Scripture can help us focus during busy holidays

By Michelle Martin
Sunday, December 11, 2016

Visitors take a close look at the baby Jesus figurine in the outdoor creche in Chicago's Daley Plaza. Setting up Nativity scenes can be a good way to prepare for Christmas. (Karen Callaway/Catholic New World)

It’s beginning to look — and sound — a lot like Christmas. Scratch that. It started to look a lot like Christmas weeks ago. Many stores had Christmas displays up by Halloween, and even those who congratulate themselves on their restraint waited only until the day after Thanksgiving.

But Thanksgiving weekend isn’t the beginning of Christmas. Most years, it is the beginning of Advent, and the beginning of the church’s liturgical year. It’s a time not just for shopping and baking and decorating and more shopping and wrapping and parties and shopping — it’s a time for Catholics to prepare themselves for the coming of the Lord.

Father Brian Welter, vice-rector for formation at Mundelein Seminary, suggested that people take time during all that busyness simply to reflect on the meaning of what they’re doing.

“You don’t have to go to the mountaintop,” he said.

Shoppers can spend time thinking about the people they are shopping for, and why they are buying gifts for Christmas, he said.

They can also reflect on the gift of their loved ones’ presence in their lives, he suggested.

“As I’ve gotten older and my family has gotten older, Christmas is less about the gifts and more about having time to spend together,” he said.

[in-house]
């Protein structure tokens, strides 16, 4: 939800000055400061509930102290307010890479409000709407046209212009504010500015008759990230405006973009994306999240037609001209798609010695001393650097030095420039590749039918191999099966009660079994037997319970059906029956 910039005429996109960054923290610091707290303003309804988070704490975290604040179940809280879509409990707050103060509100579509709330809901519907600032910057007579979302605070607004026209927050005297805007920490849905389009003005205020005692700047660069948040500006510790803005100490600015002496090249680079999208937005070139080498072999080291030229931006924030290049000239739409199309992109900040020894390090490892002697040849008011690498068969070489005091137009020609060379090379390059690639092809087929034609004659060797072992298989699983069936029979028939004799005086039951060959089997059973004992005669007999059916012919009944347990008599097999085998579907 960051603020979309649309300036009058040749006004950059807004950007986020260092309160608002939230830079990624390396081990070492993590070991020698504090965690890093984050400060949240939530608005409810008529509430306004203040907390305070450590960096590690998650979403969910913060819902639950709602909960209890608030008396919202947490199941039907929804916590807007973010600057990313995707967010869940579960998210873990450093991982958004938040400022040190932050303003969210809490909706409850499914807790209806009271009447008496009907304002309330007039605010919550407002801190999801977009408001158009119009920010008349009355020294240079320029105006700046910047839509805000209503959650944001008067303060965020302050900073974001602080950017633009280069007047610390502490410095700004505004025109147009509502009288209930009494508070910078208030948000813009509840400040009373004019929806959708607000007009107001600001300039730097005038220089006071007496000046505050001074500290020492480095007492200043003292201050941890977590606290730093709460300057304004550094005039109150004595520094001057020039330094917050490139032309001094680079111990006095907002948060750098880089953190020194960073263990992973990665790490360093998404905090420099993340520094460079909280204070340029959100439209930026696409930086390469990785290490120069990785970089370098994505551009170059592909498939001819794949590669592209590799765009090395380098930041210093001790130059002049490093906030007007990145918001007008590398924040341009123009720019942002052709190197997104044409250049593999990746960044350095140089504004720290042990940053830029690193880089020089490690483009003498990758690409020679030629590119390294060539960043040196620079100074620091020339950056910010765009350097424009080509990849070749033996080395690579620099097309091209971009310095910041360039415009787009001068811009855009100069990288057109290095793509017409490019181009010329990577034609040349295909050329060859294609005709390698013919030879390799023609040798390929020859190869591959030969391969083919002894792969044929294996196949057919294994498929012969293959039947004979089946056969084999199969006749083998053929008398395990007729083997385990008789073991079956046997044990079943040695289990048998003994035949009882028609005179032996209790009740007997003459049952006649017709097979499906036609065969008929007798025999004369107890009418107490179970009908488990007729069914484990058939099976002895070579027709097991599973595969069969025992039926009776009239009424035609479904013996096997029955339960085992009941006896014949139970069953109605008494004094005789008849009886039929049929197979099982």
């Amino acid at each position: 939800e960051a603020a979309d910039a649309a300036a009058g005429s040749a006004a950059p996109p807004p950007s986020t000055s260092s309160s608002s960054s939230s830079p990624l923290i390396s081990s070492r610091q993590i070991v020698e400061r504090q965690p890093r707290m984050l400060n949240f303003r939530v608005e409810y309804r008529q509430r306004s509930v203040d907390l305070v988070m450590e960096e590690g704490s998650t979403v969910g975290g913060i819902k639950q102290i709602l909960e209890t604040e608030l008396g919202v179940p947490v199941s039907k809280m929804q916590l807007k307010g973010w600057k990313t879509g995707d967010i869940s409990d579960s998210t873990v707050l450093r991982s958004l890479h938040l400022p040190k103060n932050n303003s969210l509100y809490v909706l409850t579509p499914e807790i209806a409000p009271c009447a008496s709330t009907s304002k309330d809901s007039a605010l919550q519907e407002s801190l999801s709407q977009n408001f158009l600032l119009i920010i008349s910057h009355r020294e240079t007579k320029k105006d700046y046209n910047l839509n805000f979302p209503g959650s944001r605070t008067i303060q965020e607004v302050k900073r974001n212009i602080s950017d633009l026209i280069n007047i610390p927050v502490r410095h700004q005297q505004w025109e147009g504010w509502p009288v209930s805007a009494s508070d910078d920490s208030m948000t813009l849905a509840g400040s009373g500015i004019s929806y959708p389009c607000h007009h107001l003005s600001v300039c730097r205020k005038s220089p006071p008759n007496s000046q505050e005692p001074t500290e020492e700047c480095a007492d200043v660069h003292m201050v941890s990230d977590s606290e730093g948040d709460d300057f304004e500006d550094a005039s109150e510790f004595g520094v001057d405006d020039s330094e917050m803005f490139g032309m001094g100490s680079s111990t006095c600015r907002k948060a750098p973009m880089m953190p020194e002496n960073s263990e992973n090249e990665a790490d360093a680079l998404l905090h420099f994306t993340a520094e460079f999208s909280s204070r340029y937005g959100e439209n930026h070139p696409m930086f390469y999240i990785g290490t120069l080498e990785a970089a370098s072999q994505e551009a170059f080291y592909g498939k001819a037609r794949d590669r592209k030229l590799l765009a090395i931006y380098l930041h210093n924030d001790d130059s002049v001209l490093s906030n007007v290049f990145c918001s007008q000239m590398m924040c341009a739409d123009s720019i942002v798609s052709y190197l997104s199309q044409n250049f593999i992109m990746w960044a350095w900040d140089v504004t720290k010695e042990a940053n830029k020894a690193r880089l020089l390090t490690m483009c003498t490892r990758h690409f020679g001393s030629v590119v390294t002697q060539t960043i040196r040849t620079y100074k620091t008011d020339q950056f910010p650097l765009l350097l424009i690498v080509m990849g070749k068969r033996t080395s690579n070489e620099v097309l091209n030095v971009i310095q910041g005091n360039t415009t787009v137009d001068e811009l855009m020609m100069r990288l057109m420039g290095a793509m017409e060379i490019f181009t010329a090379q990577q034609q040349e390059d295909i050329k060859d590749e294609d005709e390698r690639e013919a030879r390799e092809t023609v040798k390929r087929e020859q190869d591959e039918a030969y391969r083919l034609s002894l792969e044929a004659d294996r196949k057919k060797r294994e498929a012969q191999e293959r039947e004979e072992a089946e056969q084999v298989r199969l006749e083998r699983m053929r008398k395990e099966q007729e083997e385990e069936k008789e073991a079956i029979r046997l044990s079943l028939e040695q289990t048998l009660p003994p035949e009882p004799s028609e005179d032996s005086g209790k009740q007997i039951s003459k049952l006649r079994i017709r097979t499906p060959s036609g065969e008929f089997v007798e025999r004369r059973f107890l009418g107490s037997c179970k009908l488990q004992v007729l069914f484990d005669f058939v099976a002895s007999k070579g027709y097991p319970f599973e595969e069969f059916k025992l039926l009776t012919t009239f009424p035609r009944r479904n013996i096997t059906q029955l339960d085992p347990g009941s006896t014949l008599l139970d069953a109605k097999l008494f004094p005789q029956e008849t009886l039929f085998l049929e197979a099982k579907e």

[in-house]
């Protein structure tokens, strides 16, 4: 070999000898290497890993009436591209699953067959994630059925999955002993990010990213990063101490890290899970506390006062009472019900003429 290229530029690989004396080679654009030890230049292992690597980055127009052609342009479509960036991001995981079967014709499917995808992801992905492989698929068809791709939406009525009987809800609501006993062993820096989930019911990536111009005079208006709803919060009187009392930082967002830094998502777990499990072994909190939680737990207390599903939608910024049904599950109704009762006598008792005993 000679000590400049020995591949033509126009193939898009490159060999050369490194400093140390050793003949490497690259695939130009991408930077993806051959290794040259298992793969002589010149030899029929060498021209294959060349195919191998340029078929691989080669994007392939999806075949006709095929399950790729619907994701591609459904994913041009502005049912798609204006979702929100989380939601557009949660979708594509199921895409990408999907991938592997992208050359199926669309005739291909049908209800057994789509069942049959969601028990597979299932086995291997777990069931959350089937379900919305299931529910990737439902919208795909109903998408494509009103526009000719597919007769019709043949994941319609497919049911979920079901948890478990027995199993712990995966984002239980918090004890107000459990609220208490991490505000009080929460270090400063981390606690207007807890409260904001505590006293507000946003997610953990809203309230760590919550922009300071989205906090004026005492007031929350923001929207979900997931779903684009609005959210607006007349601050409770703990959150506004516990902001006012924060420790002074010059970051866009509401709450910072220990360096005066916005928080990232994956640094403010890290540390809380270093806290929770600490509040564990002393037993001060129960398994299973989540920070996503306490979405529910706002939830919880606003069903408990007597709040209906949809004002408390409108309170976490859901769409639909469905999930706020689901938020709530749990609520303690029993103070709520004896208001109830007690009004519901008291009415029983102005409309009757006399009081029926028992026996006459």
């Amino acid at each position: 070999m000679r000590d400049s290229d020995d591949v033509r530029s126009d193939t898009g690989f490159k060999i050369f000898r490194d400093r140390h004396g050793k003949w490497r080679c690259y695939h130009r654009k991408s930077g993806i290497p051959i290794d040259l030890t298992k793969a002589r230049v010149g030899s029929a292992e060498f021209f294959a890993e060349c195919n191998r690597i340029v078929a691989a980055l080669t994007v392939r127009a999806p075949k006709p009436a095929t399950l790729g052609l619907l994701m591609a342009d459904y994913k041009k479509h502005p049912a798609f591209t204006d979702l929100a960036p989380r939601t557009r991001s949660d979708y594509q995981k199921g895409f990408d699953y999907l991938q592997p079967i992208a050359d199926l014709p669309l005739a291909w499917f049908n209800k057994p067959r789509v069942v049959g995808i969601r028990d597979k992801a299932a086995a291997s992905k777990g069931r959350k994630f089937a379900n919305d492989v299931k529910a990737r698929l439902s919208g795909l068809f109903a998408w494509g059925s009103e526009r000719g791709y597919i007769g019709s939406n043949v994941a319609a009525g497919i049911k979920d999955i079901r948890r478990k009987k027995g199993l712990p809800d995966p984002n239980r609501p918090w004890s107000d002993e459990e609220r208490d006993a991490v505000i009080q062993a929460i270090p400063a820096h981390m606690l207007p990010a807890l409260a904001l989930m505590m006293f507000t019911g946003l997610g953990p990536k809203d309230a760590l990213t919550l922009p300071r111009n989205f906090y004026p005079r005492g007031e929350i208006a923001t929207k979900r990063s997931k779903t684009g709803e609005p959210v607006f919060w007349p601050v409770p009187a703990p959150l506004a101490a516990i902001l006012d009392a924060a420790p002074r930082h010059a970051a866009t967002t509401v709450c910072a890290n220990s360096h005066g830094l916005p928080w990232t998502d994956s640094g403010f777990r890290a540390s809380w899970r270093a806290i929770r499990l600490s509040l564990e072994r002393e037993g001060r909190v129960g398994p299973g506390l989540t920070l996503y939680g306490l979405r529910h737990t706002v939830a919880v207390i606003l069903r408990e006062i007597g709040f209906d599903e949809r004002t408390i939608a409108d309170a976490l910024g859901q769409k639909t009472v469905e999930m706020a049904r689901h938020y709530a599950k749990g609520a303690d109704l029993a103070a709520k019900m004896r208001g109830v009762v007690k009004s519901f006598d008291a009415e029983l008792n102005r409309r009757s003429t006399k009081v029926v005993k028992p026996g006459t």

The Scriptures read during Advent feature some of the best-known stories and characters in the Bible, from Mary’s assent to be the mother of Jesus to John the Baptist crying out in the desert, he said, and those stories can also help people focus on getting ready for the coming of Jesus, perhaps more than on the coming of Santa.

Brian Schmisek, director of the Institute for Pastoral Studies at Loyola University Chicago, also suggested that people focus on Scripture.

“This is a great time for people to read the Christmas stories, either with family or with friends or loved ones,” Schmisek said. “You can read from the infancy narratives or about John the Baptist.”

It doesn’t have to take a lot of time, he said. The stories of Mary’s visit to Elizabeth, for example, or Joseph taking Mary and Jesus and fleeing to Egypt are only a couple of paragraphs, he said.

“If you read that before dinner, it can form something of a dinner conversation,” Schmisek said. “What do you think that means? What is it trying to say to us? That can be enough to engage a really deep conversation.”

Those stories can be some of the best for sharing with children, who can relate the Holy Family to their own family experiences, Schmisek said.

“From one generation to the next, we tell these stories,” he said. “These can be great moments of passing on the faith.”

Nativity scenes can work the same way, especially if families use sets whose figures are durable enough for little hands to play with them.

Some of the activities on the calendar include taking time to bless the Advent wreath and pray around the table before eating.

The Advent wreath, with its four candles counting up to Christmas, is perhaps the most traditional way families observe the season, Welter said, and it’s a way to remind people that Advent is a time of waiting, not celebration.

Schmisek said that simplicity should be a hallmark of the season.

“It gets so crazy,” said “I’ve heard people say you have to have this kind of Advent wreath or that kind. It was meant to be something that we shared at Advent.”

Catholics can avail themselves many resources for Advent, including a calendar of activities and prayers offered for families by the U.S. Conference of Catholic Bishops at


  • scripture
  • christmas

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